"Brenda, quick like a bunny, run and get me some dill from the garden."
"Brenda, come set the table for supper."
"Brenda, you didn't practice your piano at all this week, did you?"
"Brenda, come to the blackboard and work out this math problem for us."
"Bren-da, hurry up, we're getting in the car!"
When I was a girl, I couldn't decide if I really liked my name or not. Looking back, I realize it wasn't the name itself, but rather because I most often heard it spoken when I was either in trouble or my mom (or teacher) required something of me—which often meant tearing myself away from the latest book I happened to be immersed in. If I heard "Brenda Colleen, come here right now!" well, there was no escaping it, I knew I was in deep trouble. So, you can appreciate why I did not pick up good vibes from hearing my name spoken. Oh yes, I got accolades for getting good grades in school, and I felt the love when my family sang happy birthday 'D-e-a-r Bren-da'. It's just that those other times stuck more vividly.
Still, that didn't keep me from pondering how my parents came to choose the name for their first-born daughter. After all, our name identifies us from others, and we identify with our name, and please don't misspell it. I knew some kids who were named for a grandparent or special aunty. When I thought to ask my mom years later, she told me about a couple they knew who called their daughter Brenda; Mom and Dad really liked the name. Popular at the time, it was in the Top 20 for baby names during the 1950s, the decade of my birth.
As a youngster, I learned in Sunday School that God called his children by name and these names found in the Bible often had special significance—names like Abraham, Sarah, David, Mary, Jesus. I was curious—did my name have any such significance, I'd never seen it in the Bible. I searched out the old Baby Names book on the family bookshelf and found that the accepted origin for the female name Brenda came from the Old Nordic Brandr, a male name meaning 'torch' and 'sword'. For a girl hoping for something more romantic, I was less than impressed. Colleen in Irish means 'lass'. I liked that. As an avid reader, I was tickled to learn years later that Brenda was ensconced in English literature, ensuring its place among female names on the British Isles, when Sir Walter Scott gave it to his heroine in his 1821 novel The Pirate.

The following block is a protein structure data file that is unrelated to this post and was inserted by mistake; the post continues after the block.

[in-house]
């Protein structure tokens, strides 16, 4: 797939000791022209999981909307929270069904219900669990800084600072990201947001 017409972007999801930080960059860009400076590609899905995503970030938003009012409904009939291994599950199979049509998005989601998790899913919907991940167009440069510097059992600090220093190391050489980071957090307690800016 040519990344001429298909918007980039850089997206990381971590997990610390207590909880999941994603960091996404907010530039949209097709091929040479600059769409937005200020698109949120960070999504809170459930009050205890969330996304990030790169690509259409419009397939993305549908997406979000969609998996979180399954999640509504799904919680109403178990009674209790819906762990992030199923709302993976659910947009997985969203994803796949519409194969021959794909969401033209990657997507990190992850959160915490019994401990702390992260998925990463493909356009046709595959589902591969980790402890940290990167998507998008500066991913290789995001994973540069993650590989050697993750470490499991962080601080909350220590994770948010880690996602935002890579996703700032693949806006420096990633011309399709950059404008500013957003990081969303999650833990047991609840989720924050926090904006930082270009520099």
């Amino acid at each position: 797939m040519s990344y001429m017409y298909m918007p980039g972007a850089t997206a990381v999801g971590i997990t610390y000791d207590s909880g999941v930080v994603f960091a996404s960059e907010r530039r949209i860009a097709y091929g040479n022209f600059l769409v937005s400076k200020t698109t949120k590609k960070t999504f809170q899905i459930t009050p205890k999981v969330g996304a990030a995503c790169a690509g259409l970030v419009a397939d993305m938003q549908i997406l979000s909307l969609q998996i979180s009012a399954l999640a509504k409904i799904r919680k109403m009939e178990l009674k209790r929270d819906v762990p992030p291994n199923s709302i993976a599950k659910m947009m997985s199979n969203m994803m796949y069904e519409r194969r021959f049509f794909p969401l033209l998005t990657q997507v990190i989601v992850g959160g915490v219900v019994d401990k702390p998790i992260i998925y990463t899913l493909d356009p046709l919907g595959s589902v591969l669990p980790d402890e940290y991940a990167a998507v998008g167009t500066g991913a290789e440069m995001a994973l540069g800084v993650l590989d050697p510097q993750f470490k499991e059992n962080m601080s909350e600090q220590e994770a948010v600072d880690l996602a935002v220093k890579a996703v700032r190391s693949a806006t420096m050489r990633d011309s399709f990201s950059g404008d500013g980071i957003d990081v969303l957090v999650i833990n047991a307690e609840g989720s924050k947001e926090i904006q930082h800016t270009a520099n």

In my youth it was especially popular for gift and book stores to sell personalized name mugs, bookmarks, and beverage coasters. I'd often stop to scan the racks of cups and smile when I spotted my name, even if I wasn't buying. One day I found a coaster with 'Brenda' inscribed on a cheery blue background with the epigraph: One who lives with enthusiasm; one who encourages others. That grabbed my heart - I loved the possibility of what I could do with that. The coaster came home with me and was used until it grew old and coffee stained. By then I no longer needed its daily reminder - it was part of me. I was glad to discover Bible verses that confirmed the message on the coaster:
I'm grateful for my name. I like the sound of it when someone speaks it. I'm happy to report I don't get scolded much anymore, although the Lord will pull me up short on occasion, but he's kind about it so I never mind. I know my dear parents chose my name with careful thought and a lot of love, and so I cherish their gift to me. It's a marvel to think that God used an ordinary beverage coaster with its simple motto to set me on a lifelong journey where I could grow into my name.